In order to determine whether there is a secular purpose for actions taken by the City of Long Branch we must examine what the city did and what the effect of the actions has been. The city's actions appear to be limited to granting the Congregation the right to erect two additional utility poles, extend a fence and lengthen a fence pole in order to create an eruv in which observant Jews may engage in secular activities on the Sabbath, such as carrying a book or pushing a baby carriage to the park. As the City of Long Branch notes in its brief, the secular purpose of this resolution is that it allows a large group of citizens access to public properties. Within the eruv district they may go to the park, push a baby carriage on public streets, and visit friends. The eruv which the city has allowed the Congregation to create is not a religious symbol. Neither the boundary markers of the eruv nor the eruv itself have any religious significance. They are not objects of worship nor do they play any theological role in the observance of the Sabbath. Under Jewish law the eruv does not alter the religious observance of the Sabbath, it merely allows observant Jews to engage in secular activities on the Sabbath. The court finds that the City of Long Branch has established a secular purpose for its authorization permitting the delineation of an eruv in Long Branch.
By permitting the synagogue to use its own funds to create an almost invisible boundary in which its members may engage in secular activities on the Sabbath, the City of Long Branch is not putting its imprimatur on any public manifestation of religion, such as moments of prayer in public schools or the posting of the ten commandments on classroom walls. Wallace v. Jaffree, 472 U.S. 38, 86 L. Ed. 2d 29, 105 S. Ct. 2479 (1985); Stone v. Graham, 449 U.S. 39, 66 L. Ed. 2d 199, 101 S. Ct. 192 (1980). Providing equal access to public facilities to people of all religions and enabling individuals to get to and from their chosen places of worship safely are permissible accommodations by the government. The government is permitted to fix sidewalks outside churches, provide police protection and basic utilities for mass outdoor religious gatherings, provide police to direct traffic into synagogue parking lots and authorize a house of worship to install additional street lights on public property to facilitate access to evening services. See O'Hair v. Andrus, 198 U.S. App. D.C. 198, 613 F.2d 931 (D.C. Cir. 1979), and L. Tribe, American Constitutional Law 839-840 (1978).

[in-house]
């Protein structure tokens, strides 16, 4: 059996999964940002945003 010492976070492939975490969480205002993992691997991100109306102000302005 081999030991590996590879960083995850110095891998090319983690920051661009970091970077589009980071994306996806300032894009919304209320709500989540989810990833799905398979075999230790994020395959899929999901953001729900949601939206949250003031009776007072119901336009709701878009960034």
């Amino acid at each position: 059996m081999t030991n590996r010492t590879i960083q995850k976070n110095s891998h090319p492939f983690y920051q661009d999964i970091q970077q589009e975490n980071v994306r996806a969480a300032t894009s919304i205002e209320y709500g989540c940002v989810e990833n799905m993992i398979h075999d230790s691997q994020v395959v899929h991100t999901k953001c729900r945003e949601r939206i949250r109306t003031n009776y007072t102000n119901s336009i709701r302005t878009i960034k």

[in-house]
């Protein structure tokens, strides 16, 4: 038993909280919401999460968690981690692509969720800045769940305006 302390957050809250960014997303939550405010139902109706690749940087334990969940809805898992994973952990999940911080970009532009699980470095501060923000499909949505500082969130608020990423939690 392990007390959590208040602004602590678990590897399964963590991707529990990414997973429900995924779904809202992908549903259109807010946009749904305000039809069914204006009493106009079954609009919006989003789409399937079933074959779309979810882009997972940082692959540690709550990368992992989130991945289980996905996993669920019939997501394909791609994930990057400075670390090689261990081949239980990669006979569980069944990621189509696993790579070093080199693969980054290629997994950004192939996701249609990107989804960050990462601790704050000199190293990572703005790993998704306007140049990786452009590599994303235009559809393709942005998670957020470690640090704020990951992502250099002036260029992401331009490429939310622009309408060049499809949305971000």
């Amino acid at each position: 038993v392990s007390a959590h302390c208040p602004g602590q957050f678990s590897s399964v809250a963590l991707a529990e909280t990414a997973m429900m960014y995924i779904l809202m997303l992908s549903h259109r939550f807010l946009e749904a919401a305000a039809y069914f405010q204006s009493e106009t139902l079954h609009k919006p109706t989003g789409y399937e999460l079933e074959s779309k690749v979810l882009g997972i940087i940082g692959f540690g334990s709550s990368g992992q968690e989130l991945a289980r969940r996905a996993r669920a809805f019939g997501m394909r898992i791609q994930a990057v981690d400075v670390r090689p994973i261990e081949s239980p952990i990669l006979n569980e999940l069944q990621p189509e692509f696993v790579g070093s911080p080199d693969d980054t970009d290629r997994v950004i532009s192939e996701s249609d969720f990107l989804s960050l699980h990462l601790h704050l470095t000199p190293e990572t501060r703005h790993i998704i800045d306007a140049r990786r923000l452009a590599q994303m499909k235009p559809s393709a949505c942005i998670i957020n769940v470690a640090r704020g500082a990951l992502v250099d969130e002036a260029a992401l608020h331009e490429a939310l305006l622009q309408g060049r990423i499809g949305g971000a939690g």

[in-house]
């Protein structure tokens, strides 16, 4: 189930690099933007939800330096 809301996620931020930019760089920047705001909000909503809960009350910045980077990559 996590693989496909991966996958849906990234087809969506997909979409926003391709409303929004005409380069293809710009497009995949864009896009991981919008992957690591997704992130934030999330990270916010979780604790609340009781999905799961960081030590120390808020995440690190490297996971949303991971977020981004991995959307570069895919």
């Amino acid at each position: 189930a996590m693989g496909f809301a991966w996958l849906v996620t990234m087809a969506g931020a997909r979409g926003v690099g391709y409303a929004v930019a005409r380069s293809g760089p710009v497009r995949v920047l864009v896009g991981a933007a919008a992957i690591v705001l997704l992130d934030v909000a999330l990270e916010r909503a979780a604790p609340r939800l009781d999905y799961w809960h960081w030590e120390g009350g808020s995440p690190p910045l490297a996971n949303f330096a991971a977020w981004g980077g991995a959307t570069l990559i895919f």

Under the Lemon test the defendants must also show that the city's resolution does not advance any particular religion. As noted above the existence of the eruv does not impose the Jewish religion on other residents of Long Branch, it merely accommodates the religious practices of those residents who are observant Jews. Since it is permissible to construct houses of worship on public land at an airport to enable travelers and airport employees to practice their religions, it is certainly permissible to unobstrusively demarcate an area as an eruv to permit observant Jews to engage in secular activities while they practice their religion. See Brashich v. Port Authority of New York and New Jersey, 484 F. Supp. 697 (1979), aff'd. 791 F.2d 224 (2d Cir. 1980); see also O'Hair v. Andrus, 198 U.S. App. D.C. 198, 613 F.2d 931 (D.C. Cir. 1979) (Permissible to allow Pope to hold service on public property and for city to provide police, fences, barriers and utilities). While governments may provide some services and access to public property to enable individuals to enjoy the free exercise of religion, governments cannot construct religious symbols. The City of Long Branch may allow the Congregation to delineate an eruv; however, the City of Philadelphia cannot pay for the construction of a platform and a 36 foot-high cross for the Pope to conduct mass. Gilfillan v. City of Philadelphia, 637 F.2d 924 (3d Cir. 1981), cert. denied, 451 U.S. 987, 68 L. Ed. 2d 845, 101 S. Ct. 2322. In Gilfillan the objects were constructed at the city's expense and were not only actual religious objects but were also used in the religious ceremony which took place.